The critical role of social conservatives in the Republican Party is a staple of contemporary American politics. The rise of Rick Santorum in the Republican primary contest is compelling evidence of the power of this group.
Recent polling conducted by YouGov offers several insights into the role social conservatives play in the Republican nominating contest (n=1,000, Feb 18-19, 2012). Among respondents indicating that that they were likely to vote in the Republican primary, Santorum led Mitt Romney 34% to 25%, consistent with other national polls from that same time period.
Respondents to the poll were asked if they found particular activities ‘‘morally acceptable’’ or ‘‘morally wrong.’’ Nine activities were listed: birth control, divorce, gambling, the death penalty, premarital sex, doctor-assisted suicide, abortion, and gay or lesbian relations. As the table shows, in every instance, respondents likely to vote in the Republican primaries and caucuses were more likely to report a more socially conservative position than the sample as a whole. Among respondents likely to vote in the Republican primaries, Santorum supporters report far more socially conservative beliefs than do Romney supporters. Less than 1/3 of Romney supporters say that premarital sex is morally wrong (the same rate as in the general population), while over a 1/2 of Santorum supporters say that it is. Seventy percent of Santorum supporters say that gay or lesbian relations are morally wrong, while just 48% of Romney supporters report this belief, much closer to the general population estimate of 40%. On social issue after social issue we find the same pattern: Romney supporters are much closer to the general population than are Santorum supporters. The abortion issue is something of an exception, with Romney supporters (53%) falling close to the halfway point between Santorum supporters (72%) and the general population (38%).
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I combined the responses to the nine responses into a scale, with an average of zero, such that positive numbers indicate more ‘‘social conservatism’’ and negative numbers indicating less. I then examined the way that this scale predicts support for the various Republican candidates. The results appear in the figure, below. Among the most socially conservative respondents likely to vote in the Republican primary, Santorum captures over 60% of the vote. On the other hand, Romney’s support falls to just over 10% in this group, with Romney’s strongest level of support among the most socially liberal respondents likely to vote in the Republican primary. Among this group of respondents, Romney’s support is close to 40%. Interesting, Ron Paul draws support from both ends of the social conservatism dimension, with socially liberal Republicans and a small proportion of social conservatives supporting Paul. The sixteen percent of likely Republican voters supporting Gingrich tend to be relatively moderate on the social conservatism dimension.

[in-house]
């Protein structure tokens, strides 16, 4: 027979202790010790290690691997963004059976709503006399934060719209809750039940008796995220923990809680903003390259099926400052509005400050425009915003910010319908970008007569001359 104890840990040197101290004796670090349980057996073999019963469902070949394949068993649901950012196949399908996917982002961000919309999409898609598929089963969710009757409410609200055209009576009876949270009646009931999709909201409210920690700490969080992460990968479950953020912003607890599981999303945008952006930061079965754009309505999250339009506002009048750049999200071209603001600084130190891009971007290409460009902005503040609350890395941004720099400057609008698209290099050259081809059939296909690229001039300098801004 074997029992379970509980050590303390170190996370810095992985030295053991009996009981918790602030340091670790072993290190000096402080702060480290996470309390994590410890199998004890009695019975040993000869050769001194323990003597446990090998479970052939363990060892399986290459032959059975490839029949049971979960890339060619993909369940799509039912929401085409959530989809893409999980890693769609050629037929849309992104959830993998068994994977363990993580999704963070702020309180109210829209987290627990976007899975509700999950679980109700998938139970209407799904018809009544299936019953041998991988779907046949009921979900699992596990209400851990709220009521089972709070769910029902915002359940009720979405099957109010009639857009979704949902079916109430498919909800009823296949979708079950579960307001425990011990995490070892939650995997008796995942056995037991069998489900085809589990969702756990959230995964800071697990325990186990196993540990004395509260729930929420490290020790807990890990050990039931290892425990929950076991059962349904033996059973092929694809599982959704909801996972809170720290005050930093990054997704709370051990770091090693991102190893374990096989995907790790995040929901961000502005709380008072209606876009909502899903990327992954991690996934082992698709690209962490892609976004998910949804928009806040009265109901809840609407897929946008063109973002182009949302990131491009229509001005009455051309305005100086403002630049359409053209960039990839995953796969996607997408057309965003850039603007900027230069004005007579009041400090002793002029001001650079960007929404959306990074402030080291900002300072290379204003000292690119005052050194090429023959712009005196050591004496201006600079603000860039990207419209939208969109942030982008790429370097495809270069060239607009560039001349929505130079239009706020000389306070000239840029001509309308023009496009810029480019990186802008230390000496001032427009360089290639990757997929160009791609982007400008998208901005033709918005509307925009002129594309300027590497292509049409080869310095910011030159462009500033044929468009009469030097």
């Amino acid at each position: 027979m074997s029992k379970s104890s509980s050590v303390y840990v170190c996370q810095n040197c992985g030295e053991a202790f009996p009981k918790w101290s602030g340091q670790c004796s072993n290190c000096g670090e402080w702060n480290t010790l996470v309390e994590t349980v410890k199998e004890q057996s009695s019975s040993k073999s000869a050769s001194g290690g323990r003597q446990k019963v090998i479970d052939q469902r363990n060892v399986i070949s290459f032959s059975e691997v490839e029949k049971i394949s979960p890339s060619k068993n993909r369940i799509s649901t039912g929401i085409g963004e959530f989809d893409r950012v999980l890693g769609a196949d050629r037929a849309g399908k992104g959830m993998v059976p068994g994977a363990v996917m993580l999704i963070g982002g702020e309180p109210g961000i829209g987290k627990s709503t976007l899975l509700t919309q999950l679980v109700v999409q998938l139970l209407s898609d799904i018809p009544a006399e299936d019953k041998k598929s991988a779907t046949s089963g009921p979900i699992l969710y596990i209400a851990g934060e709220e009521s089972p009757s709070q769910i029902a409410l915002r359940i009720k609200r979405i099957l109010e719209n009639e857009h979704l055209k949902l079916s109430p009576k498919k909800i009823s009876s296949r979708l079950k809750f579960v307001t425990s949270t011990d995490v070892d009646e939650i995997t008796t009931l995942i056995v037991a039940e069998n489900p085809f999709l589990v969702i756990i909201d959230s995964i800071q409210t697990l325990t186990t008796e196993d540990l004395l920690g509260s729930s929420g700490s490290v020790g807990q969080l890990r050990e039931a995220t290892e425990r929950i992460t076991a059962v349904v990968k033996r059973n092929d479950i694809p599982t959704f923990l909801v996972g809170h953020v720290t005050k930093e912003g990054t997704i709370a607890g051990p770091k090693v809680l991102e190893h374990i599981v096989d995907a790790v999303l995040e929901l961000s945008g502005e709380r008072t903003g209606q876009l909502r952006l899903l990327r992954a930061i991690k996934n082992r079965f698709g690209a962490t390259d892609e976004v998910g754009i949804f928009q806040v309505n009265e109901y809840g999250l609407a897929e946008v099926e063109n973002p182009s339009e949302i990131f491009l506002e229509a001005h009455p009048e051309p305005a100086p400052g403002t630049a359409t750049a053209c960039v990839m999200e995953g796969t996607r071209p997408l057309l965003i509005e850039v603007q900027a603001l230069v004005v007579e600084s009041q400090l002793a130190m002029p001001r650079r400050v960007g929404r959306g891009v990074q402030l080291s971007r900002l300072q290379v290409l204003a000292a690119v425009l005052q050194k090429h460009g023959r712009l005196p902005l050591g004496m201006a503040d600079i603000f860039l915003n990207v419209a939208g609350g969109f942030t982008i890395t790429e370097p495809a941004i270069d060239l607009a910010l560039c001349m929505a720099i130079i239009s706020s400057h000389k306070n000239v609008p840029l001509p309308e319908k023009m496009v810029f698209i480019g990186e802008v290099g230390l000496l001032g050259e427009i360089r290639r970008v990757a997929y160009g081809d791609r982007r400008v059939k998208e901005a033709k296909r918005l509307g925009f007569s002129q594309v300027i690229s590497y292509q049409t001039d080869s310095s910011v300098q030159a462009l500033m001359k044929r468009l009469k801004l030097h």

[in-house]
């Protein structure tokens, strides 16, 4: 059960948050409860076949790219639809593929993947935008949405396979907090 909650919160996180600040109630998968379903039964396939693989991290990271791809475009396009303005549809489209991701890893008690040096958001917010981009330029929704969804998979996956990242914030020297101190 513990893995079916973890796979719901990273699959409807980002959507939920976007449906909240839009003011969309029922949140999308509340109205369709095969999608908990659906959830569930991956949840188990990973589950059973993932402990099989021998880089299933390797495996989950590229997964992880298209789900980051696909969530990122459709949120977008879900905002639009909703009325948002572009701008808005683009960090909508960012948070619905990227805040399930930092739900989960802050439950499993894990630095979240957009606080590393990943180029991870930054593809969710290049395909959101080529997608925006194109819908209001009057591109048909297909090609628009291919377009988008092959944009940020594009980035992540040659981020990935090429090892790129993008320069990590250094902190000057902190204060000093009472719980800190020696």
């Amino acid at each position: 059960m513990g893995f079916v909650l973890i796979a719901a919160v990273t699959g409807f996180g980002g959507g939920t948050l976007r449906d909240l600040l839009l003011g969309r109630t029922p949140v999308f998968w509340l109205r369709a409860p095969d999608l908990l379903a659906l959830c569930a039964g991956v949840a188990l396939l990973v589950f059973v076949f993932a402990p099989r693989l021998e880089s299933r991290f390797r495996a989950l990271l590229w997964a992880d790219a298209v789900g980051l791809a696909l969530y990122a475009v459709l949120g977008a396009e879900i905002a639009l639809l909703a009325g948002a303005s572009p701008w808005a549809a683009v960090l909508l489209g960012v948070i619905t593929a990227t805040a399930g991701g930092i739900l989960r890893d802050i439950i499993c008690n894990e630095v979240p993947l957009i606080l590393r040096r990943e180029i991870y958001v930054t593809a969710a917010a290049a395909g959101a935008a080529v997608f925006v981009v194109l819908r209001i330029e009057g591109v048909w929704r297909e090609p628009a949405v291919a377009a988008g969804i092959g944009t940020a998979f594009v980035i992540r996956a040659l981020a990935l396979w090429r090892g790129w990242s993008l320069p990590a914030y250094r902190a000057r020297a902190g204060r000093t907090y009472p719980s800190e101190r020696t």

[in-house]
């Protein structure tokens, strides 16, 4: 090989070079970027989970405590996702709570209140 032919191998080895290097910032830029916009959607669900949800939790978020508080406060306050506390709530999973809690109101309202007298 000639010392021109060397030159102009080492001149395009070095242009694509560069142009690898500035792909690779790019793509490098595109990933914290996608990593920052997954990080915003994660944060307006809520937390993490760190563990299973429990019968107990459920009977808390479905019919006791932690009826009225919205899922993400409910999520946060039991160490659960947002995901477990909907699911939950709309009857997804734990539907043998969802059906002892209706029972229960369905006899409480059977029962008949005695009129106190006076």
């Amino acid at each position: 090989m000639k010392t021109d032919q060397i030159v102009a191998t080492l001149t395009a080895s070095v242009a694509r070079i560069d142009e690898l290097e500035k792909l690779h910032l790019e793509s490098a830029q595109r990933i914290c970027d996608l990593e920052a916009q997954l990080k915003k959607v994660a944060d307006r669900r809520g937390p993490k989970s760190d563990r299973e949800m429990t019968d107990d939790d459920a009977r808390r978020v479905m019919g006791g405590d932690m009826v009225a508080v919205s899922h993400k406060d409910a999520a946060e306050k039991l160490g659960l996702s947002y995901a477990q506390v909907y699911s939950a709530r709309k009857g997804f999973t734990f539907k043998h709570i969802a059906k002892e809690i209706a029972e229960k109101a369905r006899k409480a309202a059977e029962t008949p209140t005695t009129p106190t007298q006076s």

These results highlight the great challenge facing the Republican party right now. Social issues energize and mobilize voters that might otherwise be disengaged from politics. Social conservatives are flocking to Santorum, propelling him to a commanding position in many national polls tracking Republican primary support.
But socially conservative positions are, well, conservative, relative to the views of the population at large, and even other Republican primary voters. Santorum’s success now --- to the extent that it relies on giving political oxygen to a conservative agenda on social issues --- spells trouble for the Republicans in the general election. Before then, the results shown here would suggest that Republicans will struggle to unite behind either Romney or Santorum, or anyone else for that matter. Romney is clearly the more electable candidate, if his supporters’ positions on social issues are any guide. But can he prevail? And if Romney is the Republican nominee, will social conservatives turn out to support him in November?